1. Sen. Jim Bunning (R-KY) has been at the center of the political storm over the past week with his refusal to allow unanimous consent on the first spending bill Congress took up after they loudly announced new pay as you go rules.
The bill, H.R. 4691, was introduced and passed the House on February 25th by a voice vote. It would extend unemployment benefits, extend health insurance subsidies (COBRA), extend highway funding, increase Medicare reimbursement rates for physicians (Doc Fix), extend a temporary “flood insurance” program and continue aid for small business programs.
However, the bill also contained a waiver effectively ignoring the pay as you go rules enacted just a few weeks ago for all of this new spending.
Various media outlets have reported Bunning’s actions as a one man “filibuster” effectively denying unemployed Americans with benefits and forcing federal transportation workers to go on unpaid furloughs.
Even Democrat politicians like DCCC Chairman Chris Van Hollen and Senator Kirstin Gillebrand of New York have erroneously repeated Bunning’s actions as a filibuster.
Senate rules require all Senators present to agree (known as unanimous consent) in order to perform certain action on the Senate floor.
Bunning has simply refused to grant his consent for Senate Majority Leader Harry Reid to bring the $10 billion bill to the Senate floor unless Reid follows the recently passed pay as you go legislation and identifies where the extra $10 billion is coming from.
Bunning has even offered several ways for Congressional Democrats to pay for the extra spending like rescinding $10 billion from last year’s bloated stimulus package that has yet to be spent.
Unfortunately, Bunning’s stand is being undermined by members of the Republican Party who believe Bunning’s stand against further unregulated spending is casting the party as heartless to unemployed Americans.
For his trouble, Sen. Bunning was subjected to bomb threats and was the target of a public relations campaign to have him removed from baseball’s hall of fame.
In the end, only 19 Republican senators voted against the emergency spending bill even though not a single dime of the spending was offset according to the pay as you go legislation.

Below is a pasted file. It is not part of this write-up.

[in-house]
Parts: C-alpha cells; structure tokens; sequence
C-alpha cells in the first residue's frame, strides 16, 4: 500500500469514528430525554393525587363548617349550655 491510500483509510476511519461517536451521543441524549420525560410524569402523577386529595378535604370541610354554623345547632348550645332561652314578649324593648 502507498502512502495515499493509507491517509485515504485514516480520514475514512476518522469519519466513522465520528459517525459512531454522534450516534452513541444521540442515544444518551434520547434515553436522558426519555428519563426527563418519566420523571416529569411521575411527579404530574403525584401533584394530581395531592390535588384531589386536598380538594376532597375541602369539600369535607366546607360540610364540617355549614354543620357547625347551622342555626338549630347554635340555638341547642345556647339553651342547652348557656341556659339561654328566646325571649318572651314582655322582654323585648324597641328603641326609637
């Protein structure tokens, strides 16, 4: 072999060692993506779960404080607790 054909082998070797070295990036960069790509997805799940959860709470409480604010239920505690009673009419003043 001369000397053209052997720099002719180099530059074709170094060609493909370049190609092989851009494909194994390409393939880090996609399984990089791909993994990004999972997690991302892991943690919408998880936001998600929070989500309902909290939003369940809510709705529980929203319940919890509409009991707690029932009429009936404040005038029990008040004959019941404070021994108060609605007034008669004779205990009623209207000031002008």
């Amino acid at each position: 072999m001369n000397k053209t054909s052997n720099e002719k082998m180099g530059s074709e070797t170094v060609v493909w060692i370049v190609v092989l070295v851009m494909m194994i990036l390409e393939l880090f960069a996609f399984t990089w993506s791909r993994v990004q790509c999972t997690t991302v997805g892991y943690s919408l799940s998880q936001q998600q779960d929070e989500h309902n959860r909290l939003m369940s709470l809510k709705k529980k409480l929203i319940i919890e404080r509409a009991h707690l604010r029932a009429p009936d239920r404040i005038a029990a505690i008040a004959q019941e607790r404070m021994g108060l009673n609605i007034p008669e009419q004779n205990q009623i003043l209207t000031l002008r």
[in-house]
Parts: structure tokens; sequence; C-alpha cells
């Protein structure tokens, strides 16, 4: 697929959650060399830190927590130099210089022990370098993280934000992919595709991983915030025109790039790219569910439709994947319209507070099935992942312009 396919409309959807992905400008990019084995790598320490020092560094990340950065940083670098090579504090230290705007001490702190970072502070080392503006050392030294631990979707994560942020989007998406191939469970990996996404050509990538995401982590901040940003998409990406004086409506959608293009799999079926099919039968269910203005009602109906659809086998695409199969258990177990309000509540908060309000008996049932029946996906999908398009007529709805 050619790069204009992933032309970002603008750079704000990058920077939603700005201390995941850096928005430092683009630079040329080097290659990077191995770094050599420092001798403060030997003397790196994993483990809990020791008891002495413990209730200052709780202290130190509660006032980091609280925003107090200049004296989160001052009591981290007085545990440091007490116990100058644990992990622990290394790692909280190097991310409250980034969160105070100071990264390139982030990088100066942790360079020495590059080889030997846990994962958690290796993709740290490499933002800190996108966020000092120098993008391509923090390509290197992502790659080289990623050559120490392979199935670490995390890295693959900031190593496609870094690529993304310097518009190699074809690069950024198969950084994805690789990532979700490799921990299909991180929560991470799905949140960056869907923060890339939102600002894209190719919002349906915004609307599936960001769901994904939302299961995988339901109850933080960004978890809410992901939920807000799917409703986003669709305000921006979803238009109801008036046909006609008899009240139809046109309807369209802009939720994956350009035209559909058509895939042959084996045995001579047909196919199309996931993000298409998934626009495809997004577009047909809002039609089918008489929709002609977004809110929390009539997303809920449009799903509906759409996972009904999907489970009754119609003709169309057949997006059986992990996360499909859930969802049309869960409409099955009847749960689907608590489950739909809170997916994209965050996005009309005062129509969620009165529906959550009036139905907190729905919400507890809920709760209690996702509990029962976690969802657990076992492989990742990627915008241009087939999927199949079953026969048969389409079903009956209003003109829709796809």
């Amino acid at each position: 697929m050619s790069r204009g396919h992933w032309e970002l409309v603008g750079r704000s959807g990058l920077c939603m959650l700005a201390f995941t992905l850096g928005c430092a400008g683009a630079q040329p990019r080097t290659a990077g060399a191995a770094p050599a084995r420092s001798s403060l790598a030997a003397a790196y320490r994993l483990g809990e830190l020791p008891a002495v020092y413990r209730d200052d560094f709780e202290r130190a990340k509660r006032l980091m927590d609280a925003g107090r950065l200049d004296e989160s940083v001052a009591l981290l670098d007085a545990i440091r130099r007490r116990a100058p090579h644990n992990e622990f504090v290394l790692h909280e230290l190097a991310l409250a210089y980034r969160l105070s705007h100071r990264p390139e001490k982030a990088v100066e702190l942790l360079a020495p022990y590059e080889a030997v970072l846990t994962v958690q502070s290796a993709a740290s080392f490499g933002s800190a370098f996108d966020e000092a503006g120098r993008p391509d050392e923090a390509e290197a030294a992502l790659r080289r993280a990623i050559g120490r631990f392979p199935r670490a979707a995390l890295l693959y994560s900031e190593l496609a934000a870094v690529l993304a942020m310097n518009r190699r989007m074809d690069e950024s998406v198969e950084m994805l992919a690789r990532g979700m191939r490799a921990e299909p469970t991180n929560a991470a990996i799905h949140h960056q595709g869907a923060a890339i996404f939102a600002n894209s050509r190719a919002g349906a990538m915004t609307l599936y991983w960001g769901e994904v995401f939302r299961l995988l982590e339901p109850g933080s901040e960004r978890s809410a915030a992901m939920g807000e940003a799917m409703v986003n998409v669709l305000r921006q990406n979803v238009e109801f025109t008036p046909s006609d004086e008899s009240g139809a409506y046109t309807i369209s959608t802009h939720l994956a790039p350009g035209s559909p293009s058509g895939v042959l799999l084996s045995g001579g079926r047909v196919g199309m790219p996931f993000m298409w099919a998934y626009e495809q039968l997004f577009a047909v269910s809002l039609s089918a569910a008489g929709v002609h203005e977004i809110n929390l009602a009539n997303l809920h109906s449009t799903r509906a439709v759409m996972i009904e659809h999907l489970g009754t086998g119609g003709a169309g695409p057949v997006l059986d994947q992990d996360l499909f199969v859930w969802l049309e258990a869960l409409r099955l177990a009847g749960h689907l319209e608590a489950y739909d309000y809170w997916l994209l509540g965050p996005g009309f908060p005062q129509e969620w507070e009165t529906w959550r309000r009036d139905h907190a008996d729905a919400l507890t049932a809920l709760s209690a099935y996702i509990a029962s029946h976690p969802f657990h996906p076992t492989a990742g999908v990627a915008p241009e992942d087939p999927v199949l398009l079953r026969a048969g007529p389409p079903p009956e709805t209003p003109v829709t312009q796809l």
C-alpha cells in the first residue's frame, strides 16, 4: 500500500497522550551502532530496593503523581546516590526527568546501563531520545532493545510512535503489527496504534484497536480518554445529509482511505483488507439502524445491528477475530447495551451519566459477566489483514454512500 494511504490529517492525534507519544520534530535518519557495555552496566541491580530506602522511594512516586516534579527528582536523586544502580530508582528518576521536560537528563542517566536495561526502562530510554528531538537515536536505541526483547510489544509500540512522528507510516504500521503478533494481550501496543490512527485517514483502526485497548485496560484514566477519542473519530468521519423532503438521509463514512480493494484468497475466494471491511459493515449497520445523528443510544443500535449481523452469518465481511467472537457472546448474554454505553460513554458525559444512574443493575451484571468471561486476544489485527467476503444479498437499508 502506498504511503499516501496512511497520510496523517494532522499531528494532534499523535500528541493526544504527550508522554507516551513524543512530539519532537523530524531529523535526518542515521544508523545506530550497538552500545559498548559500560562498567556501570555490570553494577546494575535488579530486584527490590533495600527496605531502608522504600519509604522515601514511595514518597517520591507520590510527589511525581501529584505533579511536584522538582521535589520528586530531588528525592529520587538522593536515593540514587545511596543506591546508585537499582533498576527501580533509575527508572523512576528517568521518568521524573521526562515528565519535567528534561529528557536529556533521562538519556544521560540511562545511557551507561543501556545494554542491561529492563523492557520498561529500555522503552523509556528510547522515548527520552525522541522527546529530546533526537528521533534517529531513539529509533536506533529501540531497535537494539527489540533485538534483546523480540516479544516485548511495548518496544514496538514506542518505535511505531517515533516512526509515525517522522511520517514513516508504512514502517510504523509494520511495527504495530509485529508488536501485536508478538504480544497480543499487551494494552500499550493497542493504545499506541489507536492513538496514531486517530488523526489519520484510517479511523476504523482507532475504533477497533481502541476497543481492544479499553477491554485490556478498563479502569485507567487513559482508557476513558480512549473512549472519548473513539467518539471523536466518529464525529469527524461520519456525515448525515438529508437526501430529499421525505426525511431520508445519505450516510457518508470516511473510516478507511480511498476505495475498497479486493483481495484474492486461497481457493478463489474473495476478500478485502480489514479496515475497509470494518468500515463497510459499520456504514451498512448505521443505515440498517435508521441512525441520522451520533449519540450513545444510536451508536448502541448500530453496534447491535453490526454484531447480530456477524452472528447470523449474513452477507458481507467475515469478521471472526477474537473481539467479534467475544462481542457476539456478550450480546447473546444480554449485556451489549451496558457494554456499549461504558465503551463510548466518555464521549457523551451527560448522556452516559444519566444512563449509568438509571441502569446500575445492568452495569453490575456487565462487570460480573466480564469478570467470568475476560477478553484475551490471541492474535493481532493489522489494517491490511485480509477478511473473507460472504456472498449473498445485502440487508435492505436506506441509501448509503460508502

2. Voter unhappiness with Congress has reached “the highest level ever recorded” according to Rasmussen Reports.
71% of Americans now consider the job Congress is doing to be poor, an astounding 10 point jump in just the last month. Nearly half of Democrats surveyed (48%) gave Congress a poor job rating, up 17 points from January.
Three out of four American surveyed reported being “angry” with the policies coming from the federal government and 63% believed it would be better for the country if incumbent politicians were defeated.
Still, voters have not placed their faith in the Republicans. 44% surveyed believed Democrats had a plan for the future while just 35% placed similar faith in Republicans.
3. Stuart Rothenberg’s influential Political Report rates four Senate seats currently held by Democrats as “leaning” toward GOP takeover in the 2010 mid term elections.
In addition to open seats in North Dakota (Byron Dorgan retiring) and Delaware (Vice President Biden’s old seat), current Senators Harry Reid of Nevada and Blanche Lincoln of Arkansas are considered likely GOP pickups by Rothenberg.
Rothenberg rates eight Senate races as “toss-ups”:
He gives a “narrow advantage” to Sen. Richard Burr of North Carolina and “clear” advantages to Sen. David Vitter of Louisiana and Barbara Boxer of California. Rothenberg rates a “clear” advantage for the incumbent party in the Open seat races in Florida and Connecticut. All other Senate races are rated as “currently safe.”
Rothenberg’s latest change was to move Sen. Boxer from “safe” to “clear” advantage reflecting “less than intimidating” poll numbers for the three term Senator.